Sen. Rand Paul (R-Ky.) went after Sen. John McCain (R-Ariz) on Wednesday for stripping a provision from the National Defense Authorization Act that Paul and others have said would have prevented the U.S. government from holding U.S. citizens indefinitely without a trial.
“The decision by the NDAA conference committee, led by Sen. John McCain (R-Ariz.) to strip the National Defense Authorization Act of the amendment that protects American citizens against indefinite detention now renders the entire NDAA unconstitutional,” Paul said in an emailed statement.
“I voted against NDAA in 2011 because it did not contain the proper constitutional protections. When my Senate colleagues voted to include those protections in the 2012 NDAA through the Feinstein-Lee Amendment last month, I supported this act. But removing those protections now takes us back to square one and does as much violence to the Constitution as last year’s NDAA,” Paul said.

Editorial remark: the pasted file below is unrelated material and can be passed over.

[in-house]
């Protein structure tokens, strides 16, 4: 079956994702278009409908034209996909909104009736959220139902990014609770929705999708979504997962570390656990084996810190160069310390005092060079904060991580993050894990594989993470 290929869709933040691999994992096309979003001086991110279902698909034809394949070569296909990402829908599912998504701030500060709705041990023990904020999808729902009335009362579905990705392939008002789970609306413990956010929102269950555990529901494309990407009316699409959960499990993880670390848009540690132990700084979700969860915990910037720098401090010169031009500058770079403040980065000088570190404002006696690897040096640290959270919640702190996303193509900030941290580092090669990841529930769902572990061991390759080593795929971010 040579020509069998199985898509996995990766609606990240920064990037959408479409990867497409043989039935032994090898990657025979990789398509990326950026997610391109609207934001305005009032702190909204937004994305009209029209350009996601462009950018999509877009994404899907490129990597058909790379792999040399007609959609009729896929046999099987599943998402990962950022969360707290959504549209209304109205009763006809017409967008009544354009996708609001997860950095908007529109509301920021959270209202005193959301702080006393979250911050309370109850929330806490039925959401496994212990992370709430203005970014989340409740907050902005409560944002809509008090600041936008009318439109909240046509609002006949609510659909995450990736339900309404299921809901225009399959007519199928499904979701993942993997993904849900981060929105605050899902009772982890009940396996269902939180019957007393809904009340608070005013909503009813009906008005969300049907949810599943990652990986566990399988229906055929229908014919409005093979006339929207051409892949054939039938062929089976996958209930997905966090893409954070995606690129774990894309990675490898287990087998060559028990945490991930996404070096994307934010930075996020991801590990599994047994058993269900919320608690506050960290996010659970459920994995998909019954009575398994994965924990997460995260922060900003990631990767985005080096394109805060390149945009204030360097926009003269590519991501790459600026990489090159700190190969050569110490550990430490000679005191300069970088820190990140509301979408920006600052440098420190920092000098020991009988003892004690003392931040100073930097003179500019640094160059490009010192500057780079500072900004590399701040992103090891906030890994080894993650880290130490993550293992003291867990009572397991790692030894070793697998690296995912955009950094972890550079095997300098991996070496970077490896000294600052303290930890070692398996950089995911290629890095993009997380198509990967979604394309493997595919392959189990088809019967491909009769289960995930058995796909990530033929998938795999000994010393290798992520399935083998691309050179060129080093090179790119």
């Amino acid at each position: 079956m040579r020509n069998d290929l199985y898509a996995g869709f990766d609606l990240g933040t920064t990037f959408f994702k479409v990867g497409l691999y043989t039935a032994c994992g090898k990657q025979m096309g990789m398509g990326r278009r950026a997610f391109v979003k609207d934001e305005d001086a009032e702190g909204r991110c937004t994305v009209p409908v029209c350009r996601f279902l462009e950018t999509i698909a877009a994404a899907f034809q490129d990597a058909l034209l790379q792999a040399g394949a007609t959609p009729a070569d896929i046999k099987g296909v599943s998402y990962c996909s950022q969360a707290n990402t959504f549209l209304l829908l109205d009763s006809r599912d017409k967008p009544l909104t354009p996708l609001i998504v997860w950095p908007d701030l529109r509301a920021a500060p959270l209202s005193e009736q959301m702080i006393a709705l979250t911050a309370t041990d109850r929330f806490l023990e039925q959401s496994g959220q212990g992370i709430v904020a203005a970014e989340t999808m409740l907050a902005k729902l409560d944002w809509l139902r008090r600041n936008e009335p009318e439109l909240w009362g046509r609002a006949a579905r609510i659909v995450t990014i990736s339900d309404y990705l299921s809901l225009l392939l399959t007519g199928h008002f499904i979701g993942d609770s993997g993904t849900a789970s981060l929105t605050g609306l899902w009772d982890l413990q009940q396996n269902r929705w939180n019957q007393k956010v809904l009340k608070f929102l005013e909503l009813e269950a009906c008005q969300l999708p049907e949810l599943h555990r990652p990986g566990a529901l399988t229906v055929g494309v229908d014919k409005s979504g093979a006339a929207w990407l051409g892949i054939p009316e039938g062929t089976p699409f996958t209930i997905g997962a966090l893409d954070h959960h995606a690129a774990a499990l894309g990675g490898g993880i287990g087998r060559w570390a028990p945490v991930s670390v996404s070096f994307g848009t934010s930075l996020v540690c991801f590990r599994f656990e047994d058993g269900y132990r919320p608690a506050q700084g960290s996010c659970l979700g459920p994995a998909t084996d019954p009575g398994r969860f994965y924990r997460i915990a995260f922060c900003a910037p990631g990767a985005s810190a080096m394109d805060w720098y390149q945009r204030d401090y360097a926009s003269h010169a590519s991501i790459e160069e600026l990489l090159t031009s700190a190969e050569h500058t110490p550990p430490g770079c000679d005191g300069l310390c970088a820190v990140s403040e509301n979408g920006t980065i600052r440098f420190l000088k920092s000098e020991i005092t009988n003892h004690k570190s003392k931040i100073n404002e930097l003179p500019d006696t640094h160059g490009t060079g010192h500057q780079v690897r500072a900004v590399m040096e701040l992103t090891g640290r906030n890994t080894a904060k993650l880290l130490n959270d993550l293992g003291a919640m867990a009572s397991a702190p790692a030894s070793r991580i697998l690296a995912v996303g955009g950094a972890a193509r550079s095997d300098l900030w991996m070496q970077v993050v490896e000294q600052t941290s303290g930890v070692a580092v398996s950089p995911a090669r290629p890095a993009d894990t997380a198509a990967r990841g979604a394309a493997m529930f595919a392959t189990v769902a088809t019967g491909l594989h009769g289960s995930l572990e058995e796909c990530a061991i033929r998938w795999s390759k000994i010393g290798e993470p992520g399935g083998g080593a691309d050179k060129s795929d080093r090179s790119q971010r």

“When the government can arrest suspects without a warrant, hold them without trial, deny them access to counsel or admission of bail, we have shorn the Bill of Rights of its sanctity.”
Paul’s father, retiring Rep. Ron Paul (R-Texas), helped make the NDAA a rallying cry issue for his own supporters as he ran for the Republican presidential nomination. And the NDAA issue has gained traction, penetrating popular culture to the extent that rapper Big Boi, of Outkast, recently slammed the NDAA in an interview with the music magazine Pitchfork.
CONTINUED at the Huffington Post.